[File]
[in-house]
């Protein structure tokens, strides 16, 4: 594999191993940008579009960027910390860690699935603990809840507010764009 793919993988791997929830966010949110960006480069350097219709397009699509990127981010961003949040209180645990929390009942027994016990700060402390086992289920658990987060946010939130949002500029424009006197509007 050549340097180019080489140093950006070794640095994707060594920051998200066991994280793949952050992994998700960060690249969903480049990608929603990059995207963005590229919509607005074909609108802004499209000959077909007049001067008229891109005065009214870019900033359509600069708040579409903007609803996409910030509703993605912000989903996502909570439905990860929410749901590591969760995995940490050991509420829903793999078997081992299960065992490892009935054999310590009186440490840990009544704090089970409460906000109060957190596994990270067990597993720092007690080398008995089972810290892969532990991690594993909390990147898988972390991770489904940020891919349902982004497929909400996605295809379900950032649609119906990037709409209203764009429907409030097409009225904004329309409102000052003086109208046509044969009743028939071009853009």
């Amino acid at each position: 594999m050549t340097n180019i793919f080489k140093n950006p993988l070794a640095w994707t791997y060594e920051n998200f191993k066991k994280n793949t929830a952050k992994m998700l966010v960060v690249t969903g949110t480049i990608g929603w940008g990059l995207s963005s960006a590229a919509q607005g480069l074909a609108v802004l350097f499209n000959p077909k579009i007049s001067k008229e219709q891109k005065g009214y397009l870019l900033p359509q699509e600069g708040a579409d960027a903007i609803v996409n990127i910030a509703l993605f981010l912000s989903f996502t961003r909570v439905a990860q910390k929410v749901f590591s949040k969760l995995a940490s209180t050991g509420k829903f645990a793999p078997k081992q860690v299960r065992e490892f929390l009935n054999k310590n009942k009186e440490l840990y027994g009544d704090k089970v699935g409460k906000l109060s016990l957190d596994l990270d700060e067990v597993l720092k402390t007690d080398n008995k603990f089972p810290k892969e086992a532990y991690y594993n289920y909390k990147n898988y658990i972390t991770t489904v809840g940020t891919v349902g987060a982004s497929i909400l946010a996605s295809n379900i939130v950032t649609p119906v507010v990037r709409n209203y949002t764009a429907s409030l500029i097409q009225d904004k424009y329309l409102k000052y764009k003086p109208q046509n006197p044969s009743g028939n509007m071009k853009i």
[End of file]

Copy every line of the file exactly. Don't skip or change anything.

[in-house]
């Protein structure tokens, strides 16, 4: 594999191993940008579009960027910390860690699935603990809840507010764009 793919993988791997929830966010949110960006480069350097219709397009699509990127981010961003949040209180645990929390009942027994016990700060402390086992289920658990987060946010939130949002500029424009006197509007 050549340097180019080489140093950006070794640095994707060594920051998200066991994280793949952050992994998700960060690249969903480049990608929603990059995207963005590229919509607005074909609108802004499209000959077909007049001067008229891109005065009214870019900033359509600069708040579409903007609803996409910030509703993605912000989903996502909570439905990860929410749901590591969760995995940490050991509420829903793999078997081992299960065992490892009935054999310590009186440490840990009544704090089970409460906000109060957190596994990270067990597993720092007690080398008995089972810290892969532990991690594993909390990147898988972390991770489904940020891919349902982004497929909400996605295809379900950032649609119906990037709409209203764009429907409030097409009225904004329309409102000052003086109208046509044969009743028939071009853009």
């Amino acid at each position: 594999m050549t340097n180019i793919f080489k140093n950006p993988l070794a640095w994707t791997y060594e920051n998200f191993k066991k994280n793949t929830a952050k992994m998700l966010v960060v690249t969903g949110t480049i990608g929603w940008g990059l995207s963005s960006a590229a919509q607005g480069l074909a609108v802004l350097f499209n000959p077909k579009i007049s001067k008229e219709q891109k005065g009214y397009l870019l900033p359509q699509e600069g708040a579409d960027a903007i609803v996409n990127i910030a509703l993605f981010l912000s989903f996502t961003r909570v439905a990860q910390k929410v749901f590591s949040k969760l995995a940490s209180t050991g509420k829903f645990a793999p078997k081992q860690v299960r065992e490892f929390l009935n054999k310590n009942k009186e440490l840990y027994g009544d704090k089970v699935g409460k906000l109060s016990l957190d596994l990270d700060e067990v597993l720092k402390t007690d080398n008995k603990f089972p810290k892969e086992a532990y991690y594993n289920y909390k990147n898988y658990i972390t991770t489904v809840g940020t891919v349902g987060a982004s497929i909400l946010a996605s295809n379900i939130v950032t649609p119906v507010v990037r709409n209203y949002t764009a429907s409030l500029i097409q009225d904004k424009y329309l409102k000052y764009k003086p109208q046509n006197p044969s009743g028939n509007m071009k853009i």